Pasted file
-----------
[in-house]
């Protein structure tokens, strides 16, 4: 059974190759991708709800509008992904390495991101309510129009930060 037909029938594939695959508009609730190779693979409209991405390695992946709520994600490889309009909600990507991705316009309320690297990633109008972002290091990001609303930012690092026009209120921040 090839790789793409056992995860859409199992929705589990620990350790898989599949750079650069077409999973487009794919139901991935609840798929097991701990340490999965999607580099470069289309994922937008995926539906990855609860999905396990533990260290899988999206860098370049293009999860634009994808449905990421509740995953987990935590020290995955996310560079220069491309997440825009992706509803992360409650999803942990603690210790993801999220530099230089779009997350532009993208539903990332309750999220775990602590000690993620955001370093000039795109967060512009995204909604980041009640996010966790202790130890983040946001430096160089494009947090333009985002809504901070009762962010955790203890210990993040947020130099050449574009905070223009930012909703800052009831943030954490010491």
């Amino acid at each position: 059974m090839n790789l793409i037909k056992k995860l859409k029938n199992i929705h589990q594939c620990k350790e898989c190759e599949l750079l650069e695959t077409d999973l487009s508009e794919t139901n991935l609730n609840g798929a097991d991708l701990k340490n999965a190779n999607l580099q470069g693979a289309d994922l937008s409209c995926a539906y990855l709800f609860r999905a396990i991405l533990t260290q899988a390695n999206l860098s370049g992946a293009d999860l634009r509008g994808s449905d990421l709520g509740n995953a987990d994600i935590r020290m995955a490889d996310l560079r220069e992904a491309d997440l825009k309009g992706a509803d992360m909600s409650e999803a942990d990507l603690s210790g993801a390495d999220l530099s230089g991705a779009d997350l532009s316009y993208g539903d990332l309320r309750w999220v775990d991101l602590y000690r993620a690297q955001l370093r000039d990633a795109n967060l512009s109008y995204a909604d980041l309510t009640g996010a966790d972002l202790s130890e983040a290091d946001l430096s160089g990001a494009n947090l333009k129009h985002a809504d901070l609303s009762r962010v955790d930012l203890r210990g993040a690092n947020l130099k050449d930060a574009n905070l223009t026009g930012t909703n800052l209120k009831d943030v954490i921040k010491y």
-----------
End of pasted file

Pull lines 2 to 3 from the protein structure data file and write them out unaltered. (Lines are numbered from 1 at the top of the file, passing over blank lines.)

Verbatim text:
């Protein structure tokens, strides 16, 4: 059974190759991708709800509008992904390495991101309510129009930060 037909029938594939695959508009609730190779693979409209991405390695992946709520994600490889309009909600990507991705316009309320690297990633109008972002290091990001609303930012690092026009209120921040 090839790789793409056992995860859409199992929705589990620990350790898989599949750079650069077409999973487009794919139901991935609840798929097991701990340490999965999607580099470069289309994922937008995926539906990855609860999905396990533990260290899988999206860098370049293009999860634009994808449905990421509740995953987990935590020290995955996310560079220069491309997440825009992706509803992360409650999803942990603690210790993801999220530099230089779009997350532009993208539903990332309750999220775990602590000690993620955001370093000039795109967060512009995204909604980041009640996010966790202790130890983040946001430096160089494009947090333009985002809504901070009762962010955790203890210990993040947020130099050449574009905070223009930012909703800052009831943030954490010491």
């Amino acid at each position: 059974m090839n790789l793409i037909k056992k995860l859409k029938n199992i929705h589990q594939c620990k350790e898989c190759e599949l750079l650069e695959t077409d999973l487009s508009e794919t139901n991935l609730n609840g798929a097991d991708l701990k340490n999965a190779n999607l580099q470069g693979a289309d994922l937008s409209c995926a539906y990855l709800f609860r999905a396990i991405l533990t260290q899988a390695n999206l860098s370049g992946a293009d999860l634009r509008g994808s449905d990421l709520g509740n995953a987990d994600i935590r020290m995955a490889d996310l560079r220069e992904a491309d997440l825009k309009g992706a509803d992360m909600s409650e999803a942990d990507l603690s210790g993801a390495d999220l530099s230089g991705a779009d997350l532009s316009y993208g539903d990332l309320r309750w999220v775990d991101l602590y000690r993620a690297q955001l370093r000039d990633a795109n967060l512009s109008y995204a909604d980041l309510t009640g996010a966790d972002l202790s130890e983040a290091d946001l430096s160089g990001a494009n947090l333009k129009h985002a809504d901070l609303s009762r962010v955790d930012l203890r210990g993040a690092n947020l130099k050449d930060a574009n905070l223009t026009g930012t909703n800052l209120k009831d943030v954490i921040k010491y």